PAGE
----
So, with the example of Mother Teresa, we can see that the desert is a place of transformation, of change, of opportunity. It’s a death, but a death which leads to union with God. As we begin Lent, it is our invitation to enter into the desert. Lent this year is a very trying, hard time, but can also be a purification, a place of transformation on the way to union with God.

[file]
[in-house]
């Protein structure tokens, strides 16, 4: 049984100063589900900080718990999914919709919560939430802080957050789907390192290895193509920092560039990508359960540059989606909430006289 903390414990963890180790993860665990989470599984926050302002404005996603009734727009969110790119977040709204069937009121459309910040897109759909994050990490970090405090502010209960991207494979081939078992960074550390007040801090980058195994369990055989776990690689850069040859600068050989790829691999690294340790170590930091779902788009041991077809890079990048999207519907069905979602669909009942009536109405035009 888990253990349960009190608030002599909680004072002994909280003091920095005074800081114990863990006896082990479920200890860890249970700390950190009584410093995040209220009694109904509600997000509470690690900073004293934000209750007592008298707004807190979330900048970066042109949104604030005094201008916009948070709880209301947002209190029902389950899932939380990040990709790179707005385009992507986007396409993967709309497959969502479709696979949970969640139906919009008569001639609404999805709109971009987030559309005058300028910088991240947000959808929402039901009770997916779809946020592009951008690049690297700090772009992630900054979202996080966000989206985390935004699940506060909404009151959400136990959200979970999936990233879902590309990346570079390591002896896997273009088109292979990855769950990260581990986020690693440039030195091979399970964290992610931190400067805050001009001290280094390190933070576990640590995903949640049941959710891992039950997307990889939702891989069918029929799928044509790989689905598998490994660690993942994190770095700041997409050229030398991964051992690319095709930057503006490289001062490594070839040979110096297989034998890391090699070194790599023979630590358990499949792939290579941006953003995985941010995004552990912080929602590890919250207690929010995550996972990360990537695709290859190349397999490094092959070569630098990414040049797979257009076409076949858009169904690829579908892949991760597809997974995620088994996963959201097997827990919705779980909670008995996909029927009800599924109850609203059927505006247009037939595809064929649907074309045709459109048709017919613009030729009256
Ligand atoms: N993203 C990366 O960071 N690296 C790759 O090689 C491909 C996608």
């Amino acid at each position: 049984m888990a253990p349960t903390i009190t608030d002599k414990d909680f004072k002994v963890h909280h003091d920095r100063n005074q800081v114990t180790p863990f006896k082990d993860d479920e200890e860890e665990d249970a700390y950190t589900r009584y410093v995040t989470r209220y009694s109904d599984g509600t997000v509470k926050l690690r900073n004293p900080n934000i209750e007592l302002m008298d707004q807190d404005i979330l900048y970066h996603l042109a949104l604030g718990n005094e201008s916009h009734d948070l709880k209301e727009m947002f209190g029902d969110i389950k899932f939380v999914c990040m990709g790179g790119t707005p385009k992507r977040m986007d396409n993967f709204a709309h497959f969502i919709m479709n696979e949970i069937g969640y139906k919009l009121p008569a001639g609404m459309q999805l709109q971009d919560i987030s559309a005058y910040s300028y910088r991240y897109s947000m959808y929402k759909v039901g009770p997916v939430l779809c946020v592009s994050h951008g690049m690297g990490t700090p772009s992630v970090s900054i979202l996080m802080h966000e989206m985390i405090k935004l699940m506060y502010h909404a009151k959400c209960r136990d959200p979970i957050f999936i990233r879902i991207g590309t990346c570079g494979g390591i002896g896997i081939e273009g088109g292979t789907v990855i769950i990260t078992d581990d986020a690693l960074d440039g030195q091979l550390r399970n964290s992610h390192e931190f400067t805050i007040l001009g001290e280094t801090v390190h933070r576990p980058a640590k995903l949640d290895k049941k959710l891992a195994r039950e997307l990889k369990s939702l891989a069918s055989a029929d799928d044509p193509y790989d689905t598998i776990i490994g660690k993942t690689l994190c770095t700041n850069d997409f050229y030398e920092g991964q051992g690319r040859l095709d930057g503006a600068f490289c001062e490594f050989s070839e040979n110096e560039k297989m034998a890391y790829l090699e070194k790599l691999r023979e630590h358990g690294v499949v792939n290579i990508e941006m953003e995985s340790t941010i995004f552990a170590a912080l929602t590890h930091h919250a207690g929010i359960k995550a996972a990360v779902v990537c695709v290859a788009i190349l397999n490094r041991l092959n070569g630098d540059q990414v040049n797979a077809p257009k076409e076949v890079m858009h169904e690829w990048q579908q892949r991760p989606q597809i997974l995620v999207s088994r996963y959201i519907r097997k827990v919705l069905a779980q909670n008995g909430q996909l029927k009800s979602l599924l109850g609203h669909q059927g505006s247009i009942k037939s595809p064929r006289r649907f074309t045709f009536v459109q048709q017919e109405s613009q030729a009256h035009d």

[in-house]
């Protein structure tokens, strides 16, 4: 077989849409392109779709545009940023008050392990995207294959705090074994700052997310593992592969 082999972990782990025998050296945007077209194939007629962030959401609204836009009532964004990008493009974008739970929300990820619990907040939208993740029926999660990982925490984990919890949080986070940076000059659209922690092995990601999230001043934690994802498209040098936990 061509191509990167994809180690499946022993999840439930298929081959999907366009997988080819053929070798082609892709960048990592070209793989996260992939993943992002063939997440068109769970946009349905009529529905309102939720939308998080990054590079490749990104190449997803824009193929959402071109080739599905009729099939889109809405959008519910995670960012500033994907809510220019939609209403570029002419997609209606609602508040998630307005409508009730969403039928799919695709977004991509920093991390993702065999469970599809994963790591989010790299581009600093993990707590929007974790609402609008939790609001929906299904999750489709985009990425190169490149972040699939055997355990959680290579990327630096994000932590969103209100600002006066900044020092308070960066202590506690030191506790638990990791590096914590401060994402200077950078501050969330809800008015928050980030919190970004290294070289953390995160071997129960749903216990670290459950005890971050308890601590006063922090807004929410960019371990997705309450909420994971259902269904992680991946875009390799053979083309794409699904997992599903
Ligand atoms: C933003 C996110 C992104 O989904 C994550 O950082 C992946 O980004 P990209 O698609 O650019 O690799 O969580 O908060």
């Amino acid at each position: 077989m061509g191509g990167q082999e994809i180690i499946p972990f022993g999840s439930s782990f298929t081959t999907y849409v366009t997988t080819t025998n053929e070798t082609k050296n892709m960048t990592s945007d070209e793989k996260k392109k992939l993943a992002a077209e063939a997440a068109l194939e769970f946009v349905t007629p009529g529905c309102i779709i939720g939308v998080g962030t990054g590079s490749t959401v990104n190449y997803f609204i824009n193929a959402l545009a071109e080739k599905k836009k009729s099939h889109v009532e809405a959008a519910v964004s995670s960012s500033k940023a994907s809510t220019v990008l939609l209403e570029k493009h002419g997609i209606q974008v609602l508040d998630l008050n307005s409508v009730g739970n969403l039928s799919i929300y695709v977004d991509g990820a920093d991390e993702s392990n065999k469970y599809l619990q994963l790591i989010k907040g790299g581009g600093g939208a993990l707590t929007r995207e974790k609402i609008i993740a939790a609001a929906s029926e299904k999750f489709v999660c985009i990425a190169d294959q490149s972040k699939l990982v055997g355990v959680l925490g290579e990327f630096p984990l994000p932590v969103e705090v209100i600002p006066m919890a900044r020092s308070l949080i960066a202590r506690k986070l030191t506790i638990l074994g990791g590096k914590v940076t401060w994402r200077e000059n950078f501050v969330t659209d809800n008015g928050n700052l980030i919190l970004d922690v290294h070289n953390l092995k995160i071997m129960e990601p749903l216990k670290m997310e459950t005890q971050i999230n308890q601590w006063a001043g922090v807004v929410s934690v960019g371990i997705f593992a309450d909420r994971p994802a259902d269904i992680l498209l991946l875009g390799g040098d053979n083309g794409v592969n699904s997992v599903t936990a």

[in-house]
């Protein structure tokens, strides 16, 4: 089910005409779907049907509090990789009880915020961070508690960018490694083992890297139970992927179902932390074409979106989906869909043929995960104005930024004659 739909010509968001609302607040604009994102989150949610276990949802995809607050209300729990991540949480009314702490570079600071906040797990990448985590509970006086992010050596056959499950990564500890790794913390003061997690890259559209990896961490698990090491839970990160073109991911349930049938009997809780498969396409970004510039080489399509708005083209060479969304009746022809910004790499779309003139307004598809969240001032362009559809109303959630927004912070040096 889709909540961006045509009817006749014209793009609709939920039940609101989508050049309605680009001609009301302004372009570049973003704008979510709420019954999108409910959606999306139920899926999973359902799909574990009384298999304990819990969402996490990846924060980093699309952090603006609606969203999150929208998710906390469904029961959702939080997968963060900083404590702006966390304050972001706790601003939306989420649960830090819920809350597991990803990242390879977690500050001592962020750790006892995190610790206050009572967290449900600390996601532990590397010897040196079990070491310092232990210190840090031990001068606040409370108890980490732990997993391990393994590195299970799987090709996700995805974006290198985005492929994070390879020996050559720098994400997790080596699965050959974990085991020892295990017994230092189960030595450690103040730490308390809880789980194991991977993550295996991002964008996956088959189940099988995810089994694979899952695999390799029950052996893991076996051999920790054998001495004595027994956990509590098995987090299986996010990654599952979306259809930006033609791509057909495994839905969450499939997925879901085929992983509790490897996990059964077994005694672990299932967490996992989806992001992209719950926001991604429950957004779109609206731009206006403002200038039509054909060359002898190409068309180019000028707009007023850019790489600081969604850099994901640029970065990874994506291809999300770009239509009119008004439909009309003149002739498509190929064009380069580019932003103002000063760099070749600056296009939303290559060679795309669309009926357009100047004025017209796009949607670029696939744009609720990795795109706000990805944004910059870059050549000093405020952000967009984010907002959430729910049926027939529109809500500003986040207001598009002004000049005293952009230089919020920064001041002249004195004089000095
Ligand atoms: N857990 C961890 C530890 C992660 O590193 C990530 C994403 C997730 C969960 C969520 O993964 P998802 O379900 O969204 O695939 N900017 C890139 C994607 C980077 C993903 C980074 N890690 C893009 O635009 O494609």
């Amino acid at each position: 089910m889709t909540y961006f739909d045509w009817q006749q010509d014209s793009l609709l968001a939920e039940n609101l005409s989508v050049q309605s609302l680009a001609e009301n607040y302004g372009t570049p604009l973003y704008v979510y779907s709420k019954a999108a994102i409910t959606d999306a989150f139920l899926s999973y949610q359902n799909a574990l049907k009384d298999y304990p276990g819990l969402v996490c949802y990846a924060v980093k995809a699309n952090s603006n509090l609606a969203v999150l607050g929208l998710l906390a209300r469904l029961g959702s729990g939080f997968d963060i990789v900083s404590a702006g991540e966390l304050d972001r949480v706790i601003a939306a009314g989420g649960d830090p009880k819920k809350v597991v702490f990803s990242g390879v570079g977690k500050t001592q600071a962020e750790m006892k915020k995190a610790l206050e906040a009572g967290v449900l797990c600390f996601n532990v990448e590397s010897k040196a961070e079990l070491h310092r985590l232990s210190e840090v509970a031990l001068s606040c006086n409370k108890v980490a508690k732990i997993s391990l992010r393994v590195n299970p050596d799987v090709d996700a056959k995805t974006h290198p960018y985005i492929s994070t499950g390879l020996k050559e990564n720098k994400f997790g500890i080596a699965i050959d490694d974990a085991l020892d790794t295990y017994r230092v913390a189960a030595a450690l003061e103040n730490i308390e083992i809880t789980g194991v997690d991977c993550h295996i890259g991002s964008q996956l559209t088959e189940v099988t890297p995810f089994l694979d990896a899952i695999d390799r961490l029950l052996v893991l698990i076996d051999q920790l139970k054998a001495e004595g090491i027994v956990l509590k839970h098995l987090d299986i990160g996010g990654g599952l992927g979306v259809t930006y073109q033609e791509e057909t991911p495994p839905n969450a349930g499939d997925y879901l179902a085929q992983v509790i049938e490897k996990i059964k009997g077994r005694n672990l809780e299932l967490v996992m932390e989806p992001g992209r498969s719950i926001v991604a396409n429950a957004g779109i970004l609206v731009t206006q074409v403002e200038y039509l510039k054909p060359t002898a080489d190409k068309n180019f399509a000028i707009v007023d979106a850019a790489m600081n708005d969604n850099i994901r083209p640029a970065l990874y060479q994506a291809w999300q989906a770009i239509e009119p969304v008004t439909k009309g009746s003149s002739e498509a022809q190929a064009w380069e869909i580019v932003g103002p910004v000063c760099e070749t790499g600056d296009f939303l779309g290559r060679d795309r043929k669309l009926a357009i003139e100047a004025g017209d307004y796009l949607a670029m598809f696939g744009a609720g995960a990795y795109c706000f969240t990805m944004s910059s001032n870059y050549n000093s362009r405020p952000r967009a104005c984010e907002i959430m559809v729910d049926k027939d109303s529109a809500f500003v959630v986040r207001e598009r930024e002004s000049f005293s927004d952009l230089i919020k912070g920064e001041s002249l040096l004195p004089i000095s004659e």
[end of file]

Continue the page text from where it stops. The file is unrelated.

I want to give this homily and not just for you all who are present, but also for those who are unable to be here today and will be listening to this. I began preparing a summary two weeks ago, which was before all the stuff happened, so I wasn’t focused on that. But what I do focus on maybe has a relationship with that. The spirit drove Jesus out into the desert, and he remained in the desert for 40 days, tempted by satan. This is a mysterious moment because it is talking about something in which the devil is attacking Jesus, and yet, it’s the Holy Spirit who’s led Him into that situation. And it’s happening in the desert, The desert is important, really important in Scripture. Jesus, the 40 days He’s spending in a desert remind us of the 40 years the Israelites spent at the central event in the Old Testament of the Exodus. And so scripture sees a lot of significance in the desert. And the Lord, when He’s speaking about His people, as an unfaithful spouse, He says, I will lead her to the desert, and I will speak to her heart. So I wanted to reflect with you a little bit as we begin this Lent, because the fact that we also spend these 40 days of lent, it’s also, like, our invitation, our call to the desert. The Lord is leading us to the desert. What is the desert? The desert is a barren, desolate place without life. But it’s also a place of trials, of temptations where satan is attacking. And yet, it’s also a time of the Holy Spirit, a place of purification, a place of transformation, on the way to union with God. And so the topic of the desert is a hard topic, it’s a hard reality. But many people today are experiencing times of doubt, and darkness, and desolation, like experiencing the desert, and maybe we ourselves, whether in our own life or in people we know. So I think it’s very helpful, even though it’s a hard topic to reflect on, because understanding it a little bit helps us in that desert experience. And so I want to look at a surprising example, that desert, which is Mother Teresa. And as I was preparing this, Brother Michael had prepared some quotes. And also I found some articles on the internet, which are helpful for understanding this. And so Mother Teresa is very well known, and very admired for her service of the poor, for her poverty of her life, for her cheerfulness, for her, such an inspiration for contemplative life and love for Jesus. After her death, there was something surprising that came out because there was a series of letters that she had been writing for many years to different spiritual directors, and what she had intended to remain private. But those letters were eventually published. And they reveal something that almost nobody had any idea about, that she who was seen as so cheerful, and with such a deep faith, but she was often experiencing an interior life, which was very dry, which was very barren, which was without consolation. She also was very tempted by many doubts. The letter she’s writing, of course, she’s not intending this to be known to anybody except to spiritual directors. So she’s very candid in what she says. And I think that’s helpful, because it gives us a, like a light, a perspective on things that we very rarely have. Because almost everything that a lot of times a person writing about, they write what they think they should write about. It’s their understanding of a saint in what they think they need to say. And so it’s very filtered. When St. Therese wrote her story, her sisters edited out things that they thought might be scandalous for people, so they didn’t put that in there. And even the saint themselves, often you know, they don’t put everything like Mother Teresa probably wouldn’t have written about this because she might have thought It would be scandalous. So I think it’s very interesting, the perspective it gives us. And so when the news came out, there were a lot of surprised reactions. Some of her detractors who took pleasure in this, said it’s a sign that she lost faith, that she was just a hypocrite, that she was a fraud that she was actually an atheist. And in many of even of her supporters were very disturbed, because it was very hard to understand. This was so different from what they would have thought. How could God permit such suffering? Had she lost faith? But actually, I think it’s a sign, not of her losing faith, and it’s not a sign of a lack of holiness. But it’s actually a great confirmation of her holiness because she remained faithful in these very, very difficult trials. And her fruitfulness, the fruitfulness of her ministry wasn’t because she was swimming in consolation, there was on the contrary, at the price of great sacrifices, that she was comforting others. And I think that just learning about this can help people who are themselves experiencing the desert, the desert, the darkness, the doubt. And so let’s look a little bit at her story. She grew up in Albania, and then she joined the missionary sisters of Our Lady of Loreto. She went to India. And when she was 32 years old, she, with the permission of her spiritual director, made a special vow, a private vow to do whatever God asked for. That’s a very dangerous thing. It’s kind of a blank check to give to God, and it’s a very dangerous thing to do. So, four years later, in 1946, she had a series actually began when she was on a train, she had a series of mystical experiences of the Lord, in which He revealed to her that He wanted her to start a new congregation, the congregation the Missionaries of Charity. And that was a very difficult thing for her. But she believed in these manifestations and she responded to the Lord, she did it. But the striking thing was that, because she had been having the series of apparitions and visions and messages from the Lord, but right as she was beginning, this new congregation that the Lord had asked her to do, right at that point, all those mystical experiences that she was having stopped. And this was very troubling for her because she thought she was doing God’s will but now she couldn’t sense God’s presence. She wasn’t having all these gifts. And so she thought did I do something wrong, did the Lord reject me, did I sin? What, what? So this caused a lot of turmoil, and a lot of suffering, as her consolations disappeared, and she began to experience a lot of temptations and doubts. And so I’ll just read you a few passages in which is describing for a spiritual director, her experiences. So again, she’s just talking about what she is feeling, so it’s pretty strong. She says, darkness is such that I really do not see, neither with my mind, nor with my reason. The place of God in my soul is blank. There is no God in me. And so again, when she’s saying that she’s not it’s not a state statement of reality, but it’s a statement of what she’s feeling. She doesn’t feel God’s presence anymore. When the pain of longing is so great, I just long and long for God. And then it is that I feel that he does not want me, he is not there. Heaven, souls, these seem just words, which mean nothing to me. My life seems so contradictory. I helped souls but to go where? Why all this? Where is the soul in my very being? God does not want me. I longed for God, and yet there is but pain. And so again, this is not her faith, but this is what she’s feeling. She says, it’s like a dark tunnel or a dark hole. She feels abandoned by God, alone, empty. Even for instance she who had had from her childhood such as devotion to the Blessed Sacrament, and she says, How cold how empty, how painful is my heart. Holy Communion, Holy Mass, all the holy things of spiritual life, of the life of Christ in me, are all now so empty, so cold, so unwanted. So the grace is in consolations yet had been experiencing, for instance, in the Blessed Sacrament, she’s no longer experiencing. And so I think that that’s also helpful too, because we may be going through a little bit of this. She says, I have been on the verge of saying no. So again, she had vowed to never say no to God. And now she feels like she might, she’s on the verge. I feel as if something will break in me one day. She feels like she’s going to be broken. Pray for me that I may not refuse God and this hour. I don’t want to do it, but I’m afraid I might do it. But she feels she’s been pushed to her very limit. Then she was also tempted to feel that all her suffering was of no value. And so all this while the world is admiring her joy. Mother Teresa was known as a very joyful person. But she said, behind her smile was often torment. She writes, the whole time smiling, sisters, and people think my faith, trust and love, are filling my very being. Could they yet know how my cheerfulness is the cloak by which I cover the emptiness and misery? And so this terrible desert that she is going through, is something that there’s other examples, and many examples in Scripture like Jeremiah, or the certain pslams, or like Job, or just a couple weeks ago, we reflected on Job. And especially Jesus Himself, we know He experienced the agony in Gethsemane and also all this, all the suffering. And then even on the cross, He says, My God, my God, why have you abandoned me? And many saints in different ways, have had some experiences like this, like Saint Therese, the little flower. Towards the end of her life, she began to experience also some very dark temptations. She said, do not believe I am swimming in consolation. Oh no, my consolation is to have none on earth. It is it was a very difficult time, but she began to sense that she could even take that as a a sense of consolation because of the sacrifice she was offering. And so she also went through a sense of abandonment. She says, God hides, He is wrapped in darkness. And so this, in the spiritual tradition of the Church of the saints, there’s been a lot of experience and reflection on the desert in darkness. Especially we think of St. John of the Cross, who spoke of the dark night of the soul for purification, which on the souls road to union with God, it went through this dark night. A dark night of the senses, which was detaching the soul from all sensible things, but also a dark night of the Spirit, detaching a soul, even from spiritual consolations, from its imperfections from self, love, and that it’s here. One of the authors said, the soul experiences a terrible longing for God, which is all the more severe. And they’re there, because of the souls, the intensity of it. And there are temptations against faith and hope, and an inability to pray. The soul feels like it can’t pray anymore. It’s going through like a purgatory on earth. And all the different types of prayer and spiritual practices that used to help the soul now seem so arid, the soul senses that it has been rejected by God. And so there is this purifying presence, this purifying experience of the soul, and of a barrenness of dryness of lack of consolation. And one author, Carol, her name is Carol Zaleski said that in more modern centuries, there’s it seems like there’s a new temptation, the temptation of radical doubt. And these atheistic centuries that we’ve been living it seemed like the Lord has been asking saints to share this experience. This temptation of that God doesn’t exist. So what is the meaning of this darkness and desert? As St. John of the Cross says, it’s often a purifying experience. But it’s not just purify that is it’s not just to purify the soul of its imperfections. But in Mother Teresa, for instance, we see I think that it’s also redemptive. That is, it’s also helping save other souls. It’s also for the benefit of others, sharing Jesus’s own agony and passion. And so Mother Teresa’s work of helping the poorest of the poor, was not just material poverty. But her interior life was often like the lives of the poor that she served, unwanted, unloved, abandoned. It was like she was experiencing also the spiritual poverty of the world, of those who felt meaninglessness, and loneliness in their lives. One time she wrote to her sisters, my dear children without suffering, our work would just be social work, very good and helpful, but it would not be the work of Jesus, not part of redemption. Jesus wanted to help us by sharing our life, our loneliness, our agony, our death. All this He took upon Himself and has carried it in the darkest night. Only by being one of us, He has redeemed us, we are able to do the same. All the desolation of the poor people, not only their material poverty, but their spiritual destitution, must be redeemed, and we must have our share in it. I wish to live in this world that is so far from God, which has turned so much from the light of Jesus, to help them, to take upon myself something of their suffering. And she said, If I become a saint, I will surely become a saint of darkness. I will continually be absent from heaven, to light, the light of those in darkness on earth. Perhaps that’s why the Lord permitted her, these letters of hers to get out to help people who are experiencing this darkness. And so, Mother Teresa, in spite of all this remained faithful, in spite of these terrible doubts, she didn’t lose her faith, she continued to the end of her life, to do God’s will. And she gradually began to understand what she was going through. So it was still painful, but she had a much deeper understanding, which helps a whole lot. She even began to love this darkness, this painful darkness, because she felt it was a part of her sharing and carrying the cross of Jesus to save souls. What are some of the lessons that we can learn from this? This is a very mysterious thing. And it’s different for each person. So it’s not something that we need to seek out, God knows how, and when for each person. But one thing it shows us is that a person can have an interior cross, there’s some crosses, which are known exteriorly, like, for instance, like an injury, or like, financial burden, but this is an interior cross. It helps us to not to judge other people. We don’t know, the interior crosses they may be carrying, and this is very important, it helps prepare us so that we have a more realistic idea of what the journey to God is. That the good feelings that might be there at the beginning, will not always be there on the journey, and teach us not to rely on our feelings, but an act of faith and love as an act of the will. The spirit drove Jesus out into the desert, and he remained in the desert for 40 days, tempted by satan. And so again, this is the mysterious thing. Satan and the spirit. Satan tries to use the desert to attack us. He knows it’s a time in which we’re very vulnerable. He tries to tell us that God doesn’t love us, that God is rejecting us, that He can’t help us or that He doesn’t even exist. And so he’s telling us that what we’re going through is either God fault, or it’s our fault. And all of those are lies. So why does the spirit lead us into the desert? Think of the Israelites. Why did they go to the desert? In some ways that desert for them was harder than Egypt. So they were tempted to turn back to Egypt; in some ways the desert was harder. But the desert was the passage to the promised land. It was hard, but it was leading into the promised land. And the promised land is not just Palestine. But the real Promised Land is heaven. It’s union with God. And so that Spirit leads us into the desert, to lead us towards union with God, and to lead us closer to God. And that’s very important to remember, because it doesn’t feel that way. It feels the opposite. It feels like we’re getting farther from God. The desert didn’t feel like the promised land. But it was moving them towards the promised land. It was the path to the promised land. So the desert, this difficult desert of dryness and lack of consolation and darkness and doubts, is not a sign of God’s rejection, or of God’s absence, though, that’s what it feels like. But it’s actually a sign of God’s love. And that’s very important. That desert is not a sign. It feels like God’s rejection or God’s absence. But it’s actually a sign of God’s love. Just like the Israelites, when they were in the desert. It didn’t feel like God’s love. But it actually was because this was necessary to lead them. So the desert is a place of transformation, of change, of opportunity. It’s a death, but a death which leads to union with God. I will lead you to the desert and I will speak to your heart. That is, I will form your heart. I will purify your heart of all that is not Me to prepare your heart for union with Me. I will lead you to the desert and speak to your heart. And so the desert helps us to understand with Mother Teresa, understand our own experiences that we ourselves can have of darkness in a desert, or the experiences of others that were called to help can have that all this is actually a way of God leading us to the desert to speak to transform our heart to unite our heart to His. Amen